The Grateful Dead was certainly more than a great band; it was also the nucleus for a community of travelers who explored the outer limits of music and lifestyle. But when Grateful Dead guitarist Jerry Garcia passed away in 1995, it seemed that the trip might be over.
But, thankfully, that is not the case. Furthur is keeping the music of the Grateful Dead alive thanks to original Dead band members Bob Weir and Phil Lesh, and a lineup of supporting musicians that includes lead guitarist John Kadlecik (pronounced Kad-le-sik), a source of amazing Garcia-inspired guitar explorations.
Before joining Furthur, Kadlecik played in the Dark Star Orchestra, which was notable — and quite popular — for covering full Grateful Dead setlists from throughout that band’s history. Before that, Kadlecik was a member of various bands, including Uncle John’s Band, Wingnut and Hairball Willie, the latter of which I can personally attest to having put on a great show in Ames, Iowa, in the early 1990s.
Furthur will be returning to the Santa Barbara Bowl on Sunday, with tickets available by clicking here. The following is from a phone interview with Kadlecik about the upcoming show. Click here for the full interview.
Jeff Moehlis: I have a good idea already, but what can we look forward to at the upcoming Furthur show in Santa Barbara?
John Kadlecik: Well, I think there will definitely be some Grateful Dead songs [laughs]. There will also be, maybe, some of the new original material by Bob and Phil that we play. And a sampling of both Bob and Phil’s explorations post-Grateful Dead, some of the repertoire that they got into. Plus maybe some Ryan Adams [covers]. And, you know, some pretty adventurous jamming. I think we’re past breaking in the new pair of shoes, and now we’re just taking off full sprint.
JM: How and when does the setlist get decided for a given show?
JK: You know, Bob and Phil basically take turns taking setlists. And they often enlist the help of their closest managers. We get the setlist the morning of the show. No idea what we’re going to play until the day of any given show, typically.
JM: How many songs are you responsible for knowing?
JK: The total playlist, I think, is pushing 300 songs. I couldn’t give you an exact statistic.
JM: But there’s a lot to choose from [laughs].
JK: Yeah [laughs]. And they really seem to like to do tours where there’s minimal repeats across the whole tour. There are usually just a handful of songs that we’ll do three or four times in the tour. Most of them get played once [laughs], if they do get played. There’s maybe a hundred that we don’t even play on a given tour.
JM: Why do you think that the music of the Grateful Dead continues to resonate with generation after generation?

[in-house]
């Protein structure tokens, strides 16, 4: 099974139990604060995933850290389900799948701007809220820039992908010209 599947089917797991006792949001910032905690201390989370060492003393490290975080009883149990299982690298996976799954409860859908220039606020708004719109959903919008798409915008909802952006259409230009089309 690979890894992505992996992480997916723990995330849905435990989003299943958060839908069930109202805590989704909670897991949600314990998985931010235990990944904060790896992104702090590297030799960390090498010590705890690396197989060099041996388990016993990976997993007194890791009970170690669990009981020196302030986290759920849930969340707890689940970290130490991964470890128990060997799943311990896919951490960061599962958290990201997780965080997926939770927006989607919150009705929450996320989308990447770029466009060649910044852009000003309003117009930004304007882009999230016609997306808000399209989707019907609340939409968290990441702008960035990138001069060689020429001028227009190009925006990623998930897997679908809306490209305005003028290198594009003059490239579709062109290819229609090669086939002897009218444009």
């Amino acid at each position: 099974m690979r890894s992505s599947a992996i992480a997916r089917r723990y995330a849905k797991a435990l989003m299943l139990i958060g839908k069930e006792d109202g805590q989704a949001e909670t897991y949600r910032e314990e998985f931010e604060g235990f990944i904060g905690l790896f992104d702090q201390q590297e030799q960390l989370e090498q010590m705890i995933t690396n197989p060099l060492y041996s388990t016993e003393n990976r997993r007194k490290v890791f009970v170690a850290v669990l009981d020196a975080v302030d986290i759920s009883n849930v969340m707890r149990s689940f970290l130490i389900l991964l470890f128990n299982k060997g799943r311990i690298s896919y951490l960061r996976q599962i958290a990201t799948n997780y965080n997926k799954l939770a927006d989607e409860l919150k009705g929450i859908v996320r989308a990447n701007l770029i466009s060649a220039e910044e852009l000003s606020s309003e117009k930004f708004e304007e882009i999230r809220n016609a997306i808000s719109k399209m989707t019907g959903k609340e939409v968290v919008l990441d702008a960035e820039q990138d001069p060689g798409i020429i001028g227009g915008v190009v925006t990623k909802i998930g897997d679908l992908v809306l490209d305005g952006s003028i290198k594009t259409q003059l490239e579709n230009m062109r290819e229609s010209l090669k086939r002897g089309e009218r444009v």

JK: You know, it’s timeless to begin with, and I think that’s by design — or at least relatively timeless. There are some songs that clearly reference 19th and 20th century technologies, but most of the emotional content is stuff that can be traced in literature as far back as we can trace it, as far back as there’s written language.
And there’s good melodies. I consider it to be part of the folk tradition, and what I consider a defining characteristic of the folk tradition is the non-commercial, keeping-it-real aspect of the subject matter. Not worrying about whether singing a dark song is going to hurt album sales [laughs]. To me, that was the key essence of the folk music movement, speaking to the real human condition, whether it’s a happy or sad story. To sing about death to help people come to terms with it. And, as I said, to not worry about whether it’s going to hurt album sales. I don’t know. It’s hard to nail that down.
JM: How would you describe your relationship with the fans? Do you recognize the same faces night to night?
JK: Well, sometimes. Nights vary in how much attention I can pay to who’s in the audience [laughs]. I mean, I usually try and make that a key part of my performance, to be able to make eye contact with some people in the house. I consider it part of the way the energy and information exchanges.
But some nights are more chaotic than others, and require more attention just to keep it together. There’s not so much time to notice…
Sometimes I’ve given the river rafting metaphor. We, as a band, are the river rafter guide, and the audience is the people who signed up to be in the boat. They expect us to shake them around a little bit, maybe get them splashed on, but hopefully not dump them in the water. And definitely not have anyone’s head get dashed upon the rocks. So in the process of doing that, sometimes we can pay attention to the beautiful rainbow and the birds up on the cliffs, and sometimes it just takes every bit of concentration just to keep everybody from falling out of the boat [laughs].
— Noozhawk contributing writer Jeff Moehlis is a professor of mechanical engineering at UCSB. Upcoming show recommendations, advice from musicians, interviews and more are available on his Web site, music-illuminati.com.